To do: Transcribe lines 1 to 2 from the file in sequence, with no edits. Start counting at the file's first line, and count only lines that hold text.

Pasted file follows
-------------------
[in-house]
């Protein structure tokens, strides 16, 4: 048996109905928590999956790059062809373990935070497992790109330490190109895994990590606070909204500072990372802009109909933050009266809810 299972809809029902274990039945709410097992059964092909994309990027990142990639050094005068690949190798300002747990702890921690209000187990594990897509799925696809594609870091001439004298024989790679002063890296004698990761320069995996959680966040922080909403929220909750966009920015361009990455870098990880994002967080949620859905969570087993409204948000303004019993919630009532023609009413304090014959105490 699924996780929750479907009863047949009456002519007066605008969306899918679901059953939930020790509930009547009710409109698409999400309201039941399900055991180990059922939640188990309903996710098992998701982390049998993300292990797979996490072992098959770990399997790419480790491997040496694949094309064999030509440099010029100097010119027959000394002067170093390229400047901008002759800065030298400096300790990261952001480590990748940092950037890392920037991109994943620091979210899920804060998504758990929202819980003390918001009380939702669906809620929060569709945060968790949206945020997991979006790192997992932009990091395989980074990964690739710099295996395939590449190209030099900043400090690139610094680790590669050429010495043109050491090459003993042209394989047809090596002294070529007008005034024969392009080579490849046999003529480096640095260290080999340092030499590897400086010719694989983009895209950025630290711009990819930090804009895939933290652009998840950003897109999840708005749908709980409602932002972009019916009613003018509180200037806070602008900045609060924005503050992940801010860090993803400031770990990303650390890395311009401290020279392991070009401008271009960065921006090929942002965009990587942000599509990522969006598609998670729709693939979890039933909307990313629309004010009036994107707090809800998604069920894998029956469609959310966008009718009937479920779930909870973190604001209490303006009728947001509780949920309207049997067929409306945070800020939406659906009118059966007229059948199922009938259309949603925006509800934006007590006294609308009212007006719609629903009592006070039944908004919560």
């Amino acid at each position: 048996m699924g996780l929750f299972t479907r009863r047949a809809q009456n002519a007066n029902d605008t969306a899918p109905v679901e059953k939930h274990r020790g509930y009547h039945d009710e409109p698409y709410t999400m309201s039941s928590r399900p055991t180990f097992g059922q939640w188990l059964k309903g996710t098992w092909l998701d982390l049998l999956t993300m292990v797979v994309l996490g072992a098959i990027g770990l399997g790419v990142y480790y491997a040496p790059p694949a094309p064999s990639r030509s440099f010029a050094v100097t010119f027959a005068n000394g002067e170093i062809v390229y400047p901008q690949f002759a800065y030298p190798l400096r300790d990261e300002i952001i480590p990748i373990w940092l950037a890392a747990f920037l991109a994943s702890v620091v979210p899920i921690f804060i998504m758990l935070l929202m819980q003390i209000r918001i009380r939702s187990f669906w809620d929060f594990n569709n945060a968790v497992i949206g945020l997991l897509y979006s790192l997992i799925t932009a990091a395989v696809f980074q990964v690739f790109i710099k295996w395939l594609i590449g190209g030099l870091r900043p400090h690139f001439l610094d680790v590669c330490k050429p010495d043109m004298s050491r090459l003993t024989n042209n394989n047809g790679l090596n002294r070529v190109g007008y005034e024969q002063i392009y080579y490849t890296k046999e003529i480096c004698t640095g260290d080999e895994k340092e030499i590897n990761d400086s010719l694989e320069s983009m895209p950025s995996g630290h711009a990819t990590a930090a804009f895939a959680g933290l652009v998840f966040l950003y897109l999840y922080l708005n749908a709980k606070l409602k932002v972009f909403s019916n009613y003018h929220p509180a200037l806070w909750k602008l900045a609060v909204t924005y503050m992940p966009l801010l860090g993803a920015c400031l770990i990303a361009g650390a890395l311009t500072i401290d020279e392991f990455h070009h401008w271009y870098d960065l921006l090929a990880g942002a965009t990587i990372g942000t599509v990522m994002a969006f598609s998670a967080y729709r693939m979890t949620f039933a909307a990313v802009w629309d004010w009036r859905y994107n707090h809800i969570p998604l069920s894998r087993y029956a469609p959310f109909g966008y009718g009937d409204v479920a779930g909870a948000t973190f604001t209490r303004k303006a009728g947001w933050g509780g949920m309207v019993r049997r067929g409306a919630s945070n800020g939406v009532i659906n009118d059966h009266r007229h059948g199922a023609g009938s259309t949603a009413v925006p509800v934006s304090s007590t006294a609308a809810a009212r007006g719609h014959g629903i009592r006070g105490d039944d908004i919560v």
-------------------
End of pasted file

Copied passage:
[in-house]
């Protein structure tokens, strides 16, 4: 048996109905928590999956790059062809373990935070497992790109330490190109895994990590606070909204500072990372802009109909933050009266809810 299972809809029902274990039945709410097992059964092909994309990027990142990639050094005068690949190798300002747990702890921690209000187990594990897509799925696809594609870091001439004298024989790679002063890296004698990761320069995996959680966040922080909403929220909750966009920015361009990455870098990880994002967080949620859905969570087993409204948000303004019993919630009532023609009413304090014959105490 699924996780929750479907009863047949009456002519007066605008969306899918679901059953939930020790509930009547009710409109698409999400309201039941399900055991180990059922939640188990309903996710098992998701982390049998993300292990797979996490072992098959770990399997790419480790491997040496694949094309064999030509440099010029100097010119027959000394002067170093390229400047901008002759800065030298400096300790990261952001480590990748940092950037890392920037991109994943620091979210899920804060998504758990929202819980003390918001009380939702669906809620929060569709945060968790949206945020997991979006790192997992932009990091395989980074990964690739710099295996395939590449190209030099900043400090690139610094680790590669050429010495043109050491090459003993042209394989047809090596002294070529007008005034024969392009080579490849046999003529480096640095260290080999340092030499590897400086010719694989983009895209950025630290711009990819930090804009895939933290652009998840950003897109999840708005749908709980409602932002972009019916009613003018509180200037806070602008900045609060924005503050992940801010860090993803400031770990990303650390890395311009401290020279392991070009401008271009960065921006090929942002965009990587942000599509990522969006598609998670729709693939979890039933909307990313629309004010009036994107707090809800998604069920894998029956469609959310966008009718009937479920779930909870973190604001209490303006009728947001509780949920309207049997067929409306945070800020939406659906009118059966007229059948199922009938259309949603925006509800934006007590006294609308009212007006719609629903009592006070039944908004919560």